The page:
Suicides at Korean college raise fears over academic hothousing

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The Independent Online

A day after meeting the school psychiatrist, a 19-year-old mathematics student at South Korea's most prestigious engineering college jumped to his death from a high-rise apartment. He was distressed over low grades.

Three other students have killed themselves since January at the Korea Advanced Institute of Science and Technology (KAIST), which admits only the brightest students. The deaths of four young people might not normally attract much attention in a nation all too familiar with suicide. South Korea has one of the world's highest rates and the highest in the developed world. Several high-profile South Koreans, including the former president Roh Moo-hyun, have taken their own life in recent years.

"We tend to consider everyone other than the first-place winner as losers," said Kwak Keum-joo, a psychologist at Seoul National University. "As the society gets modernised, human relations have been subsequently cut, as people don't have friends to share their hardships and listen to their problems."

The obsession with academic success has even given rise to a new expression among young people: "umchinah," or my mother's friend's son – the elusive competitor who excels at everything. The pressure to perform begins in high school. Classes begin at around 8am and finish around 4pm, but in some schools students are required to stay as late as 10pm. Many students turn to private tutoring. Some study with tutors until 2am before important exams.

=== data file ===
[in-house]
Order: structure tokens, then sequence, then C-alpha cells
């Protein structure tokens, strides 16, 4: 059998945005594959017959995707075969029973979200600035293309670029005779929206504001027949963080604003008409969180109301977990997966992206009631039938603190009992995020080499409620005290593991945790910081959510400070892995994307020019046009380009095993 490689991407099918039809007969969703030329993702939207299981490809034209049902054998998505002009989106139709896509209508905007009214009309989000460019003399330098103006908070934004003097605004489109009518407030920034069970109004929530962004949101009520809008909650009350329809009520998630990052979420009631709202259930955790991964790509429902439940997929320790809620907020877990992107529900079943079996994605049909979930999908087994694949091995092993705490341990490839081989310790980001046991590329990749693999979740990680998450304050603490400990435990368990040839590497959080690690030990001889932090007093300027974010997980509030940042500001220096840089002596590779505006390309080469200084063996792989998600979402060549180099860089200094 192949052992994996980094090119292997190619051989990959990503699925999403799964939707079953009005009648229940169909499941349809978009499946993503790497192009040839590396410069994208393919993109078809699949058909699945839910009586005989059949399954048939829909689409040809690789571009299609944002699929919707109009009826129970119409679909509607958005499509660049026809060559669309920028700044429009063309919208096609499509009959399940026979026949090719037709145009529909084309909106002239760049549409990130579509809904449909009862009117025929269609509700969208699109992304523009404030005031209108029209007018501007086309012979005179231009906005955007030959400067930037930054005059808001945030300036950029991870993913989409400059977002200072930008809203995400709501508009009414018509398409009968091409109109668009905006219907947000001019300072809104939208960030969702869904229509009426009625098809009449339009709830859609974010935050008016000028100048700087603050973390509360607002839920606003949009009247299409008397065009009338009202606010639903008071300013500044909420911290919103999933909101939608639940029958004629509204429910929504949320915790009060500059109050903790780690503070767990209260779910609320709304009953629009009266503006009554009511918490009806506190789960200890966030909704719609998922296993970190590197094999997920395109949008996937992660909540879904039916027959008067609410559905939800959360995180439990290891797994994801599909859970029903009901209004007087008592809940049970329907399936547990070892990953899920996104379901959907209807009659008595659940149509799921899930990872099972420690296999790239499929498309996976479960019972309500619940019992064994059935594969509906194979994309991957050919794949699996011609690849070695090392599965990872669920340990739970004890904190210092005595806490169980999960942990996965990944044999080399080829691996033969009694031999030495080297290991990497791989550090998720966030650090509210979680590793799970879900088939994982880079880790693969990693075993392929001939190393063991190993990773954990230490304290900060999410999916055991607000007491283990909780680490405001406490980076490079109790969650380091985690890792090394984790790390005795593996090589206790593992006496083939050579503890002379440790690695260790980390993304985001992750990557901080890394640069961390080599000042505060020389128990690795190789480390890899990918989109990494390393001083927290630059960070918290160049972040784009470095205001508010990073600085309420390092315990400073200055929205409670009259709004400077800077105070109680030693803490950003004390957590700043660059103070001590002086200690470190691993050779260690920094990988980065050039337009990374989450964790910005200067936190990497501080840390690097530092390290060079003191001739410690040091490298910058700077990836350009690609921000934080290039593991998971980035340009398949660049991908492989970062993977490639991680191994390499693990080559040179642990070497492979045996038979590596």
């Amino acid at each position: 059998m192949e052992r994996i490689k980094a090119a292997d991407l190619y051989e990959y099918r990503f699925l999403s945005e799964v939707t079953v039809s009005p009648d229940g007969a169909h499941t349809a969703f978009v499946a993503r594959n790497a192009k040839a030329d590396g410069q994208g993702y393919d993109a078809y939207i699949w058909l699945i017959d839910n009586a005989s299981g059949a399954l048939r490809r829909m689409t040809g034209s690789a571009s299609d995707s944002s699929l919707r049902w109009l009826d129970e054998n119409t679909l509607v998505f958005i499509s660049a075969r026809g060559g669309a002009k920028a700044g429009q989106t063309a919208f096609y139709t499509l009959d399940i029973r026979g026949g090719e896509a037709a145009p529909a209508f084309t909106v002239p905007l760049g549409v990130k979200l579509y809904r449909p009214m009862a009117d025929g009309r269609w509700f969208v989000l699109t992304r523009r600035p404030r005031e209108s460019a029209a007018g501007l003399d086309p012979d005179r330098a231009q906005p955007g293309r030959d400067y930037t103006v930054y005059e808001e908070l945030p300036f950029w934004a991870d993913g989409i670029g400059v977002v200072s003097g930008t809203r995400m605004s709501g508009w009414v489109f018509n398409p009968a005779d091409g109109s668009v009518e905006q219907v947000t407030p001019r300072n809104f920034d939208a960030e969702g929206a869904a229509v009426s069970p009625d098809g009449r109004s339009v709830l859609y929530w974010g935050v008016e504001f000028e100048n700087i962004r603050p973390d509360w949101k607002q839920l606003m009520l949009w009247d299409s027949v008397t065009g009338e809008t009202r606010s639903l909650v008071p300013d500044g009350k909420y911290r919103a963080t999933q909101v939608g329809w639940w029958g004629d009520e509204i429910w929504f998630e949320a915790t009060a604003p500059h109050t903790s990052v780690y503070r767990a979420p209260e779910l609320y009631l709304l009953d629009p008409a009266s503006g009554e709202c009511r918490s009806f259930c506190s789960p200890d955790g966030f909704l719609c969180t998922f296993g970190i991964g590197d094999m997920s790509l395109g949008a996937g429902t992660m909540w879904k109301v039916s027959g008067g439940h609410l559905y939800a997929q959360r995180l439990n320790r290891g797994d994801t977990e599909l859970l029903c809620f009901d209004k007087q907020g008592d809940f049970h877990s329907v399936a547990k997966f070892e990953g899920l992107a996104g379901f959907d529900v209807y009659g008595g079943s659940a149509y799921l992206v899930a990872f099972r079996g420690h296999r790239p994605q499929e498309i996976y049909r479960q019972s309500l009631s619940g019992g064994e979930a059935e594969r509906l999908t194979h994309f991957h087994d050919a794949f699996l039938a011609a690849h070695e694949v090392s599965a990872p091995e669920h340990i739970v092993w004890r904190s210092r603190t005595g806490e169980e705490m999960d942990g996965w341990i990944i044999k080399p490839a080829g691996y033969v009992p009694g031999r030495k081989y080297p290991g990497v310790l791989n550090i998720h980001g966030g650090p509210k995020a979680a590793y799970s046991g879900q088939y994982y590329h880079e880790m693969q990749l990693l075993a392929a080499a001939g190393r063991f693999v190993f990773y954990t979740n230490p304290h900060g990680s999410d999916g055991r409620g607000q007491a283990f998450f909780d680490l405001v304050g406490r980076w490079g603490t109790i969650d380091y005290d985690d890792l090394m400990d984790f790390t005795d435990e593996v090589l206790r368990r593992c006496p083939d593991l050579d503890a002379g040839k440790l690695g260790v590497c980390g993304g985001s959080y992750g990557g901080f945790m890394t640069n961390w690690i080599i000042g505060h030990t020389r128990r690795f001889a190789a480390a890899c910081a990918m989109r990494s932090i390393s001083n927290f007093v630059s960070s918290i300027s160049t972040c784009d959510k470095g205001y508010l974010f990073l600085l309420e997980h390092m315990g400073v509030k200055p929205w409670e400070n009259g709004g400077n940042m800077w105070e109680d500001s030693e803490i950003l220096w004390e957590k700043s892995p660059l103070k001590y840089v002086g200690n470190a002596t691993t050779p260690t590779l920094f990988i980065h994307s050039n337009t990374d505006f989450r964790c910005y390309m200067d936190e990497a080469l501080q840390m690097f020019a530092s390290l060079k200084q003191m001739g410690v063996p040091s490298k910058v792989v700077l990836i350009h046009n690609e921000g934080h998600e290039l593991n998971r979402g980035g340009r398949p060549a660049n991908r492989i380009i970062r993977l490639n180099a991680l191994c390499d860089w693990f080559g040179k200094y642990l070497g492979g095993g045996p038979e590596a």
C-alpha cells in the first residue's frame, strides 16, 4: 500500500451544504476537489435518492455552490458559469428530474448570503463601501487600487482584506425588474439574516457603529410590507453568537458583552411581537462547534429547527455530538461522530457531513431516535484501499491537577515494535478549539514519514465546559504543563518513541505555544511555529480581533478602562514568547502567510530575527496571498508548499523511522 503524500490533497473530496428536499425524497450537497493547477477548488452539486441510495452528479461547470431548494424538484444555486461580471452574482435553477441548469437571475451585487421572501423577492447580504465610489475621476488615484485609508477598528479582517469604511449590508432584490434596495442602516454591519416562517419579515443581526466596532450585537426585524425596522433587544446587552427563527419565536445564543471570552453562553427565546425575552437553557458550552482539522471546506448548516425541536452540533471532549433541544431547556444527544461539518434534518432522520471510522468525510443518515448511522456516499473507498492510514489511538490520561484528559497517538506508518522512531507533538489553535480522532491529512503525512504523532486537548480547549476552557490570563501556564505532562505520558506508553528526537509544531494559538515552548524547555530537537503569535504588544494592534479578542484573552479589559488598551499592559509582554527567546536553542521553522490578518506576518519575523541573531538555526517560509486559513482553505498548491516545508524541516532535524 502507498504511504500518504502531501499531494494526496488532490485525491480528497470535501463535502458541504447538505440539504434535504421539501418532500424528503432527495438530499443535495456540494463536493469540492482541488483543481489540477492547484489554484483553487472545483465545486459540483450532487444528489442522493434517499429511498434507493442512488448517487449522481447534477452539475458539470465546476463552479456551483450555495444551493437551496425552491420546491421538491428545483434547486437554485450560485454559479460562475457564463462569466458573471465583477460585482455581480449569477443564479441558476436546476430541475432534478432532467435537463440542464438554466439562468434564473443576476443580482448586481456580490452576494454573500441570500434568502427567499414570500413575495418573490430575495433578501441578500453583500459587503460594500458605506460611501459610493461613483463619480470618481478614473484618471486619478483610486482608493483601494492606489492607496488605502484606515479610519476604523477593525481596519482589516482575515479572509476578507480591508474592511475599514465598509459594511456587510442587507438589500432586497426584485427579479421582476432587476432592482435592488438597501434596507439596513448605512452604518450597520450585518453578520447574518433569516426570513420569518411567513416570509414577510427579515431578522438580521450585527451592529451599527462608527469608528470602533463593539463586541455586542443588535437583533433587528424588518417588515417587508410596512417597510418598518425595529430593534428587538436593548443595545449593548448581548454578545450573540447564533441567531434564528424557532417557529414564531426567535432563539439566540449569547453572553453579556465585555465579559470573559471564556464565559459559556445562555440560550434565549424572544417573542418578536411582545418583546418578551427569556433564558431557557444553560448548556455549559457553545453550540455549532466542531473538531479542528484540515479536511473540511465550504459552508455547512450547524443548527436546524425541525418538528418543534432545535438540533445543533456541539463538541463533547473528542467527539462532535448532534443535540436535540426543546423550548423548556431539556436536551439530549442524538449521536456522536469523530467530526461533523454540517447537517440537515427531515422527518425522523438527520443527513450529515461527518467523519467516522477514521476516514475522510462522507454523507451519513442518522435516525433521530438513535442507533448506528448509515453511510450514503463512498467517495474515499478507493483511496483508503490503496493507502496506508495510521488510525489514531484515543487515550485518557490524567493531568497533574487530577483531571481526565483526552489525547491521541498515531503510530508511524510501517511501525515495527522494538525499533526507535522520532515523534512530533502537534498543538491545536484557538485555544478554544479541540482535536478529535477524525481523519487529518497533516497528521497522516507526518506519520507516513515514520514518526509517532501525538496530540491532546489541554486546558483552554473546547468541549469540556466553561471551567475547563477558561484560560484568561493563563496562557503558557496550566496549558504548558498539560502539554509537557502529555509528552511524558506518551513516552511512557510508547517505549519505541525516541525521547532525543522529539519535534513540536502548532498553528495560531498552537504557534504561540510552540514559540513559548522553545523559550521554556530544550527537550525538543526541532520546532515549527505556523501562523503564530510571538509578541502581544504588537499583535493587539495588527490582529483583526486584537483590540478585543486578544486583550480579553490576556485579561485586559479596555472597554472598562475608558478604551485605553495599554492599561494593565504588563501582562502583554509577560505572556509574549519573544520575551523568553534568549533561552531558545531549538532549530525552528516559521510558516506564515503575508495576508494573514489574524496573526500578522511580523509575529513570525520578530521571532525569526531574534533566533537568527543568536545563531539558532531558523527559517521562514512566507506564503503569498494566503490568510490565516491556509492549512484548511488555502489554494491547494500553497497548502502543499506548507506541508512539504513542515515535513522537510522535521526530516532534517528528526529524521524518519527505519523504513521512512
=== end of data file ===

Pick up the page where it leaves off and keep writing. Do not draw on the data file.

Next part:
Investigations are under way to determine what led the four students – all males aged between 19 and 25 – to kill themselves, but blame is being heaped on the university's US-educated president, Suh Nam-pyo, and his ambitious efforts to create an ultra-competitive environment meant to carve an international name for the university.

"Now we are becoming like a saw-toothed wheel of a huge machine. We cannot spare even 30 minutes for our friends, even if they get into some trouble. We only study subjects that we can get higher grades in," the student council said in a statement. "President Suh, you are wrong!"

After taking over in 2006, Mr Suh ordered most of the classes to be taught in English, and financially penalised students with poor grades. Mr Suh defended his policies, saying smart students won't come to a university that doesn't challenge them.